1.2. Inherent differences in regulatory process & race to autonomy raise concerns over the lack of harmonization of AD regulation

1.3. How does regulation affect deployment? Favorable geographies for L3 deployment

1.4. Europe: The amendment of UN R79 vs a Horizontal regulation

1.4.1. The amendment of the 1968 Vienna Convention on Road Traffic

1.4.2. The amendment of UN R79 is the critical step towards self-steering systems that will unlock Level 3-4 deployment

1.4.3. Three concerns arising from the R79’s amendment

1.5. Germany to lead AD deployment in Europe driven by supportive AD framework

1.5.1. L3 automated driving to become legal in Germany from autumn’17

1.5.2. Review of Germany’s AD Ethical Guidelines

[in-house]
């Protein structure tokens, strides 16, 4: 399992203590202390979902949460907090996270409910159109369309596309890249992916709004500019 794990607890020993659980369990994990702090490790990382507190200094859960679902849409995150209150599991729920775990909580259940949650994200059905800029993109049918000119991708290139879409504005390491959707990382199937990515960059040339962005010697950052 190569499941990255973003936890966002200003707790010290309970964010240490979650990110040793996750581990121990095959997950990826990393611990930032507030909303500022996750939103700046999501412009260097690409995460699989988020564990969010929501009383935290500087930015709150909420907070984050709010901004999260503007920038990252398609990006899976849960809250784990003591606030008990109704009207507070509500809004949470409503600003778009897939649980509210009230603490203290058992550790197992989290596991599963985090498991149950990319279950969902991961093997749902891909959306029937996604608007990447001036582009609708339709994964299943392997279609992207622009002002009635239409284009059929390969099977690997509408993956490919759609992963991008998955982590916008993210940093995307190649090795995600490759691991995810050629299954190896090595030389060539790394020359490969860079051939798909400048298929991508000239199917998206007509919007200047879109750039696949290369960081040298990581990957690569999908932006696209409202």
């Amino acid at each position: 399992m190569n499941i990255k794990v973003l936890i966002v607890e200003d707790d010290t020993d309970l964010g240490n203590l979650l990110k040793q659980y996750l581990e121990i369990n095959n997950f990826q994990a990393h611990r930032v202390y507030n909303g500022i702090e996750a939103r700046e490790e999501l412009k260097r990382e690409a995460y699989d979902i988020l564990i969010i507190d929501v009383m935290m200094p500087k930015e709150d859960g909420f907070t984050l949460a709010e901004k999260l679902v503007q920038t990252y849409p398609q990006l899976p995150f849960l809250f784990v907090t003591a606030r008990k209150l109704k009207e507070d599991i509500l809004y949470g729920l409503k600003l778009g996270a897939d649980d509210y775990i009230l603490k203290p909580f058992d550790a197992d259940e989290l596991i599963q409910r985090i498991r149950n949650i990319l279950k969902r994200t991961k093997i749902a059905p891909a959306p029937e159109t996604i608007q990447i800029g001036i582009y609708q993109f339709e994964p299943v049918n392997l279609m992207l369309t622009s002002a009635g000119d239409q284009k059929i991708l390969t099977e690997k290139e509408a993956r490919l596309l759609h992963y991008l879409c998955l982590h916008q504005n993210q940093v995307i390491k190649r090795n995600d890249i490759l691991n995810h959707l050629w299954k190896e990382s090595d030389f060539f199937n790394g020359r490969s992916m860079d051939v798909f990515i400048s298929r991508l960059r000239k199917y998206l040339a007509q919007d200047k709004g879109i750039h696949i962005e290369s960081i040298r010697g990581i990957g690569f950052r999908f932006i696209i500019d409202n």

1.6. Great opportunities for the UK to compete as a global hub of AD innovation, testing and deployment

1.6.1. Overview of the UK’s AD regulatory activity

1.7. Flexible AD regulatory framework in USA but concerns over safety enforcement and harmonisation

1.7.1. L3 deployment strategy in the U.S based on the regulatory landscape

1.7.2. The USA has opened up the road to L3-5 with voluntary guidelines: ADS Vision for Safety-v2

1.7.3. Overview of the U.S Federal Autonomous Vehicle Policy

1.7.4. Assessment of USA AD policy: Guidelines (voluntary) vs Regulation (mandatory)

1.7.5. Action to harmonise state law: LEAD’R Act & SELF-DRIVE Act

1.8. China’s regulation for Intelligent and Connected Vehicles (ICVs)

1.8.1. Status of AD regulation in China & roadmap for ICV standards

1.8.2. Concerns over the regulatory action needed in China

1.9. Japan’s AD regulatory status

1.10. Summary of AD regulatory developments in other leading markets